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This Week in Nature: Oct 18, 2007

The cover image of Nature shows clinical geneticist Hugh Rienhoff with his daughter who suffers from a condition similar to Marfan's, Beals, and Loeys–Dietz syndromes, but not quite. Rienhoff has taken the search for the genetic root into his own hands, according to the news feature, purchasing a used PCR machine and setting up a website to chronicle her health and his progress. Keith Robison blogs about this story and "the promise  — and the complications — of cheap DNA sequencing".

Berkeley's Steven Brenner penned an editorial proposing a public database of human genetic variations and their effects. The information contained in the Genome Commons would come from other databases, diagnostic laboratories, and the literature. This, he hopes, would change the interpretation of genomic data, since sequencing someone's genome right now doesn't actually provide much more information than taking a proper medical history. Deepak Singh shares his views on this deceptively simple project .

Nature also reviews both Craig Venter's and James Watson's new books. Reviewer Jan Witkowski calls Venter's A Life Decoded: My Genome: My Life "fittingly well-written, fast-paced and full of interesting data, gossip — and score-settling." Huntington Willard reviewed Watson's Avoid Boring People, and says each chapter ends with a homily that adds up to 108 commandments for young scientists. "Some are silly, some are off the mark after so many decades, and some are painful to acknowledge," writes Willard.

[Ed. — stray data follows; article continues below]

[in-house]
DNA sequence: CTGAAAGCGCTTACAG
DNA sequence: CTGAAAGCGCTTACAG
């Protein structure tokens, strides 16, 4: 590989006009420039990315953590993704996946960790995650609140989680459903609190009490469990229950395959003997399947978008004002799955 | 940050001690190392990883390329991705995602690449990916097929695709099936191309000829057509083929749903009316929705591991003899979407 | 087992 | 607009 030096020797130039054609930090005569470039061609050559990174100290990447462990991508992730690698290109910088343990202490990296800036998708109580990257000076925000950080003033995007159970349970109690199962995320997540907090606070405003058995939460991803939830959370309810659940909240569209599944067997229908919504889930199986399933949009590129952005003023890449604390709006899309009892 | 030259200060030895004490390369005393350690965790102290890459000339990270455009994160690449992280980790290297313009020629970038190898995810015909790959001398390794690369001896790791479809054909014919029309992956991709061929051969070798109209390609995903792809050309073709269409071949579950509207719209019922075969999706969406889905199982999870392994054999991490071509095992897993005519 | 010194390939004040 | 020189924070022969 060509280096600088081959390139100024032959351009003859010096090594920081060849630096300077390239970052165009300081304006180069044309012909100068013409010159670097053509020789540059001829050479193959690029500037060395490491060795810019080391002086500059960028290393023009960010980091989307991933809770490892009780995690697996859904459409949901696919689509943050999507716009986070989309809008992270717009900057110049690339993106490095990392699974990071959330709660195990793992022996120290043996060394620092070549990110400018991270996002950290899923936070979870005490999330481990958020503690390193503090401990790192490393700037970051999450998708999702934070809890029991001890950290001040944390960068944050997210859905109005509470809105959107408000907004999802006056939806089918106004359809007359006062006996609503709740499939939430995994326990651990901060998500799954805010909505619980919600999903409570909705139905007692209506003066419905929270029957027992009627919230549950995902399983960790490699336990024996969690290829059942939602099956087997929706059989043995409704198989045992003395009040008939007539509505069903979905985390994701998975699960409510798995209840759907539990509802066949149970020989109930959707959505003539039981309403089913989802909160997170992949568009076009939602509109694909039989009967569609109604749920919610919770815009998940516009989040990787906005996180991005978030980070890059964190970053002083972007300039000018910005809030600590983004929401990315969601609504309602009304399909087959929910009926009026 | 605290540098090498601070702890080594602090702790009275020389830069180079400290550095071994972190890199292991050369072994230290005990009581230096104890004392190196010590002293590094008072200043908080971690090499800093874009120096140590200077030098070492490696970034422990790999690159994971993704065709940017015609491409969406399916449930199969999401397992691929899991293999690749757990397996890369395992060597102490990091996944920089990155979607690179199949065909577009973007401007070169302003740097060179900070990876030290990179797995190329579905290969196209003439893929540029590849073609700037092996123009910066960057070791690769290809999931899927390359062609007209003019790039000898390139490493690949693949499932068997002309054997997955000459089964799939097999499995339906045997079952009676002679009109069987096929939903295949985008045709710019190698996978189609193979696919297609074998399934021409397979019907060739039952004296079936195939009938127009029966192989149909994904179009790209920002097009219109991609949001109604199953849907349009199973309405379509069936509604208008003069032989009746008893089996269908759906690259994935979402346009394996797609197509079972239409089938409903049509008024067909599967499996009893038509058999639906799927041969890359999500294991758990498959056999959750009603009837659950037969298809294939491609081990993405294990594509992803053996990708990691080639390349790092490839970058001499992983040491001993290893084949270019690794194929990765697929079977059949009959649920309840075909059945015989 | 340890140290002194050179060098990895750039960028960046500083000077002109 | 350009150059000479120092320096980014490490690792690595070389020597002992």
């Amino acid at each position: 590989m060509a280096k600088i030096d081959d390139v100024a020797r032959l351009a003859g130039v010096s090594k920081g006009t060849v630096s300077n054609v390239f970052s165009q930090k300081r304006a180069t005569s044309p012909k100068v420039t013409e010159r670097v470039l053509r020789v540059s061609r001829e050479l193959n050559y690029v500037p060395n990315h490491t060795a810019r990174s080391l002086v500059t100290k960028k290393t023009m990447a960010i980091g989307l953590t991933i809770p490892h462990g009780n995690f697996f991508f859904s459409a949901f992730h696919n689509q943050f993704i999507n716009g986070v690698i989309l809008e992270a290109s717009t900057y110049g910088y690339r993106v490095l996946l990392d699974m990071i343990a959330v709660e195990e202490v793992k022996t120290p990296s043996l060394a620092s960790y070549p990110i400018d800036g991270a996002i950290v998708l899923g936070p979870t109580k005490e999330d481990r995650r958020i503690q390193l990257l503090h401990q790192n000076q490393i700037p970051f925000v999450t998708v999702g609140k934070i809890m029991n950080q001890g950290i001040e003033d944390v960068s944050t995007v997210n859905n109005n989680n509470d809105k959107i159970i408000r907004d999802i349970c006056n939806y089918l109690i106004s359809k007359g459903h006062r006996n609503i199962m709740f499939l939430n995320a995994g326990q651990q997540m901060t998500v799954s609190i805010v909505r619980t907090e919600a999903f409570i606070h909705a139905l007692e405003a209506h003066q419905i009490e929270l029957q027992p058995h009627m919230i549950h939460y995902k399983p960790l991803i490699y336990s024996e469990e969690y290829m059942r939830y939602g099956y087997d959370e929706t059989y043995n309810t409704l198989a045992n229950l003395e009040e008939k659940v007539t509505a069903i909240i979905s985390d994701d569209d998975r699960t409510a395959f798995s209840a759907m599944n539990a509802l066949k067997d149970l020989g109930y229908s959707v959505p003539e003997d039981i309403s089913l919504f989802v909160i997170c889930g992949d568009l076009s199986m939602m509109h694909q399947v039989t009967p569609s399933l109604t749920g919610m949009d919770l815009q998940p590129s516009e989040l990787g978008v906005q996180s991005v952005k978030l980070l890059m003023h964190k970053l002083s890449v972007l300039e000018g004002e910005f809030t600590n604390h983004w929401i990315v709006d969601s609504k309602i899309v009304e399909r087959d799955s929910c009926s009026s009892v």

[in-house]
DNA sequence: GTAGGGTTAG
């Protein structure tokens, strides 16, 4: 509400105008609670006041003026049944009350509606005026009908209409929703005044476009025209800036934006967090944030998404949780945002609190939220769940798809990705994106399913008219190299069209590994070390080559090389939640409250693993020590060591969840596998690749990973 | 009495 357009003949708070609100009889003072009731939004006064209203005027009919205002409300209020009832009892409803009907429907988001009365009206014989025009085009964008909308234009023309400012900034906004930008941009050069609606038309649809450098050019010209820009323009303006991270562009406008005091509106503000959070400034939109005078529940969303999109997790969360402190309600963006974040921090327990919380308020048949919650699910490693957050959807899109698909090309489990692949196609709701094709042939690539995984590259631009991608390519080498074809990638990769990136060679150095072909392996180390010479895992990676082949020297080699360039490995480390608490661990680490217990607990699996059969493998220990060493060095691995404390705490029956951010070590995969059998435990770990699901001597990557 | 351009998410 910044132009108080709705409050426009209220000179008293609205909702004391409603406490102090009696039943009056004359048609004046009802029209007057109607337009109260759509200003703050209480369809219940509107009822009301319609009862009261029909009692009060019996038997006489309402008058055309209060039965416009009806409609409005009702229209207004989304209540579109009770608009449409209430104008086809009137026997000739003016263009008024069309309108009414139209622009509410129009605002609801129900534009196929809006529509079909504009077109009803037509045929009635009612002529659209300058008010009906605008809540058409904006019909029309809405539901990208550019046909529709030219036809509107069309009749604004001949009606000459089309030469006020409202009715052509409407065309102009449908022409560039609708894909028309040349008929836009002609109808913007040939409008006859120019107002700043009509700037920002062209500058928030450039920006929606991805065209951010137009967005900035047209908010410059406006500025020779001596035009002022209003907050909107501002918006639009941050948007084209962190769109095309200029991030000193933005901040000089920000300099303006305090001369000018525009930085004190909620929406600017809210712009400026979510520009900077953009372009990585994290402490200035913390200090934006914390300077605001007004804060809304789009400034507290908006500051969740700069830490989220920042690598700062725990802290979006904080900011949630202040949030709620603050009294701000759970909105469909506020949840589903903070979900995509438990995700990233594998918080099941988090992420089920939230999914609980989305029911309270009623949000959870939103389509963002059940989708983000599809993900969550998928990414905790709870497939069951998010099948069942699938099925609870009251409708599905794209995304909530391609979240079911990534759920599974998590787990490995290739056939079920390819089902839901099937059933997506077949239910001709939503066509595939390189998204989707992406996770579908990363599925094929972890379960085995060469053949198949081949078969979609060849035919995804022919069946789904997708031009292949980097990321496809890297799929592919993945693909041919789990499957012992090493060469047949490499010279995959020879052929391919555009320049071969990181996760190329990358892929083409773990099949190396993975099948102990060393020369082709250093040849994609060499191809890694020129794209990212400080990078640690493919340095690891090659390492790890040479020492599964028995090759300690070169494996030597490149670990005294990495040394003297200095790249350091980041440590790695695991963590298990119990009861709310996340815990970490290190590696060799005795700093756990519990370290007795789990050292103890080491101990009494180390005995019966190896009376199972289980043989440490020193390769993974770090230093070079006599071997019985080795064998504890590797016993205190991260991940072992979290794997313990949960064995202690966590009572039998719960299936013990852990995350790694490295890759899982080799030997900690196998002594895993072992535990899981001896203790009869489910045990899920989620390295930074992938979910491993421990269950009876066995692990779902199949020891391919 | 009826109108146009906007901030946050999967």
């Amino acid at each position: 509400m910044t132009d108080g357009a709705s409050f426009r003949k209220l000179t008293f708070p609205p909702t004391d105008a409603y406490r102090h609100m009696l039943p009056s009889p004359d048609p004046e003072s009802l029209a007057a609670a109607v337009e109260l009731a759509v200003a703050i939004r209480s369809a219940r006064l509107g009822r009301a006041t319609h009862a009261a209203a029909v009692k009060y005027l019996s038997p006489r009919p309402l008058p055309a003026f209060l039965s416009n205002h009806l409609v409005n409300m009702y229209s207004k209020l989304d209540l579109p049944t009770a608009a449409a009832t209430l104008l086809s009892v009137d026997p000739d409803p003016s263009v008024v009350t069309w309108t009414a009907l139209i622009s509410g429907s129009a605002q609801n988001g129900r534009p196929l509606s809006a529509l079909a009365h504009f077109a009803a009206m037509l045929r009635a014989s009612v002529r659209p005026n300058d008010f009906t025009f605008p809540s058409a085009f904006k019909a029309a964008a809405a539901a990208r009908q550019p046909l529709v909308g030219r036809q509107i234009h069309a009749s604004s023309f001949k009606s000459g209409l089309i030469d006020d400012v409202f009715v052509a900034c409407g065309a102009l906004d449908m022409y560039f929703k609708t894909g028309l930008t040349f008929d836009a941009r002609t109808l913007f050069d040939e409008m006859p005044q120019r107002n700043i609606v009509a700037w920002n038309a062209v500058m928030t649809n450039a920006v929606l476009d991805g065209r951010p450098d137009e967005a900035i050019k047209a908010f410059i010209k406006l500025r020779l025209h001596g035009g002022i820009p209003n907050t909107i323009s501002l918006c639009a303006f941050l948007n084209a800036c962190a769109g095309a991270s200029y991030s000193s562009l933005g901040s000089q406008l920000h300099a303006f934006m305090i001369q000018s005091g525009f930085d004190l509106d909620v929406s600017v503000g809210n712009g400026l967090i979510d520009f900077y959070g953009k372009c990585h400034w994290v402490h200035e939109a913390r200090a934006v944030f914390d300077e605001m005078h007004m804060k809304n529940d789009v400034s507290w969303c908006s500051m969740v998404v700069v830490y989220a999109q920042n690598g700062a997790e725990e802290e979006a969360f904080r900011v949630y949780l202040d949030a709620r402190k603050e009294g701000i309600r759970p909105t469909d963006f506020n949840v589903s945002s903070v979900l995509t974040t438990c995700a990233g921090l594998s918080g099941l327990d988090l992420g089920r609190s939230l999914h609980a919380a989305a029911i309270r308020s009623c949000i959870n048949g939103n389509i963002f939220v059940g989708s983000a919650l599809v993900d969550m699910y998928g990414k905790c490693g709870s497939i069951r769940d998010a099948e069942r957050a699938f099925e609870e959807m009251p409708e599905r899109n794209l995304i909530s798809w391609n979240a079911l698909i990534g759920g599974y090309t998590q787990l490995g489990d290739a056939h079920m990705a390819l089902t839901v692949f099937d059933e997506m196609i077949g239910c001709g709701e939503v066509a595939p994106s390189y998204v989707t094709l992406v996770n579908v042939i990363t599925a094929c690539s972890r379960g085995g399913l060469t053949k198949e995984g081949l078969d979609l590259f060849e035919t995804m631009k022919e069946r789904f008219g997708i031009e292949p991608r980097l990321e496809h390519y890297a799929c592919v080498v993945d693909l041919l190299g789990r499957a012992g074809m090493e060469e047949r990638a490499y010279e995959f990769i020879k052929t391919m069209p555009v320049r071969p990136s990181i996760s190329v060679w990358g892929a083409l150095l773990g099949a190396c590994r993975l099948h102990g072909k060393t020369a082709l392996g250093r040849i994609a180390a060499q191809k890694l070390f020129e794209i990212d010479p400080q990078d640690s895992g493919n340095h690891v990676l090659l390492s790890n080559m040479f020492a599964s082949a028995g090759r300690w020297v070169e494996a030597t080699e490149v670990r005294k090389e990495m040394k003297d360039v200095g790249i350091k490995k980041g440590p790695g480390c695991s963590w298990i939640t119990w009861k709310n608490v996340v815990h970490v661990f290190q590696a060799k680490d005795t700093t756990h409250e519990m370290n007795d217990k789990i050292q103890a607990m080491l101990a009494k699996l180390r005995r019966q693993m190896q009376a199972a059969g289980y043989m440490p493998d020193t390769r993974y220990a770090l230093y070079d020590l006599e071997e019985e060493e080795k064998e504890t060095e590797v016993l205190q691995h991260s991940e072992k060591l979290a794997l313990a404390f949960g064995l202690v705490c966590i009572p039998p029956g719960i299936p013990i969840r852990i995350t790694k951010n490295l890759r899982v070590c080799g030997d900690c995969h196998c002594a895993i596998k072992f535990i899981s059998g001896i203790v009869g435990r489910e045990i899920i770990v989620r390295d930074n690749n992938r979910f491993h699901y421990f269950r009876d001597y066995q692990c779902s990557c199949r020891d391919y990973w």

Pardis Sabeti and her colleagues report detecting positive natural selection in the human genome. They used long-range haplotype methods to analyze over 3 million polymorphisms as well as a new method to find fixed alleles. In West Africa, positively selected genes include LARGE and DMD, related to the Lassa virus. The genes SLC24A5 and SLC45A2, involved in skin pigmentation, were positively selected for in European populations. Finally, they also found that the hair follicle development genes EDAR and EDA2R were targets of positive selection in Asian populations.

 

The Scan

Pig Organ Transplants Considered

The Wall Street Journal reports that the US Food and Drug Administration may soon allow clinical trials that involve transplanting pig organs into humans.

'Poo-Bank' Proposal

Harvard Medical School researchers suggest people should bank stool samples when they are young to transplant when they later develop age-related diseases.

Spurred to Develop Again

New Scientist reports that researchers may have uncovered why about 60 percent of in vitro fertilization embryos stop developing.

Science Papers Examine Breast Milk Cell Populations, Cerebral Cortex Cellular Diversity, Micronesia Population History

In Science this week: unique cell populations found within breast milk, 100 transcriptionally distinct cell populations uncovered in the cerebral cortex, and more.